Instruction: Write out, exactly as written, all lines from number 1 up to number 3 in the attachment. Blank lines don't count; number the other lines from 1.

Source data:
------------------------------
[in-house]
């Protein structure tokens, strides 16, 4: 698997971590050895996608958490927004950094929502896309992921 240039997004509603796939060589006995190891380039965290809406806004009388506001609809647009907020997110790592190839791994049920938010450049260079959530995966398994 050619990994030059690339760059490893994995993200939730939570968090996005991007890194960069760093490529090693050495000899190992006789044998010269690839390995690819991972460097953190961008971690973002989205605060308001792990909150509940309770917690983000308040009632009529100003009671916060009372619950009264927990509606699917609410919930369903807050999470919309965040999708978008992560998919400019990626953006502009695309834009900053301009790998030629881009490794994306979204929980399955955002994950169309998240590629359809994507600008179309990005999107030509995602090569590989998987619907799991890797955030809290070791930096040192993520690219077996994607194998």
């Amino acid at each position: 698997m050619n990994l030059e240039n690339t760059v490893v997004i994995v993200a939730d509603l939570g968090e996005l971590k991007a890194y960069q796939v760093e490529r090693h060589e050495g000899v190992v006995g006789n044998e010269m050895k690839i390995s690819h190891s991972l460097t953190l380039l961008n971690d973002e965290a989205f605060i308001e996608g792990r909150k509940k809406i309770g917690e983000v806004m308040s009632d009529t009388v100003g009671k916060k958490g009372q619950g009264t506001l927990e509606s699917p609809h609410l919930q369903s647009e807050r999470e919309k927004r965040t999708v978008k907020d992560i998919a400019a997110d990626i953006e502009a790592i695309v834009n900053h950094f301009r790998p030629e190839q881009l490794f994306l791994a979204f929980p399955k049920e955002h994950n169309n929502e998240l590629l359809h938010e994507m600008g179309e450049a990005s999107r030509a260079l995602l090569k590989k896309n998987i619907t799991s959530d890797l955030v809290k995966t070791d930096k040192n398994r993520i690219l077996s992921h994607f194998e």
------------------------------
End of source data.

[in-house]
């Protein structure tokens, strides 16, 4: 698997971590050895996608958490927004950094929502896309992921 240039997004509603796939060589006995190891380039965290809406806004009388506001609809647009907020997110790592190839791994049920938010450049260079959530995966398994 050619990994030059690339760059490893994995993200939730939570968090996005991007890194960069760093490529090693050495000899190992006789044998010269690839390995690819991972460097953190961008971690973002989205605060308001792990909150509940309770917690983000308040009632009529100003009671916060009372619950009264927990509606699917609410919930369903807050999470919309965040999708978008992560998919400019990626953006502009695309834009900053301009790998030629881009490794994306979204929980399955955002994950169309998240590629359809994507600008179309990005999107030509995602090569590989998987619907799991890797955030809290070791930096040192993520690219077996994607194998």
């Amino acid at each position: 698997m050619n990994l030059e240039n690339t760059v490893v997004i994995v993200a939730d509603l939570g968090e996005l971590k991007a890194y960069q796939v760093e490529r090693h060589e050495g000899v190992v006995g006789n044998e010269m050895k690839i390995s690819h190891s991972l460097t953190l380039l961008n971690d973002e965290a989205f605060i308001e996608g792990r909150k509940k809406i309770g917690e983000v806004m308040s009632d009529t009388v100003g009671k916060k958490g009372q619950g009264t506001l927990e509606s699917p609809h609410l919930q369903s647009e807050r999470e919309k927004r965040t999708v978008k907020d992560i998919a400019a997110d990626i953006e502009a790592i695309v834009n900053h950094f301009r790998p030629e190839q881009l490794f994306l791994a979204f929980p399955k049920e955002h994950n169309n929502e998240l590629l359809h938010e994507m600008g179309e450049a990005s999107r030509a260079l995602l090569k590989k896309n998987i619907t799991s959530d890797l955030v809290k995966t070791d930096k040192n398994r993520i690219l077996s992921h994607f194998e």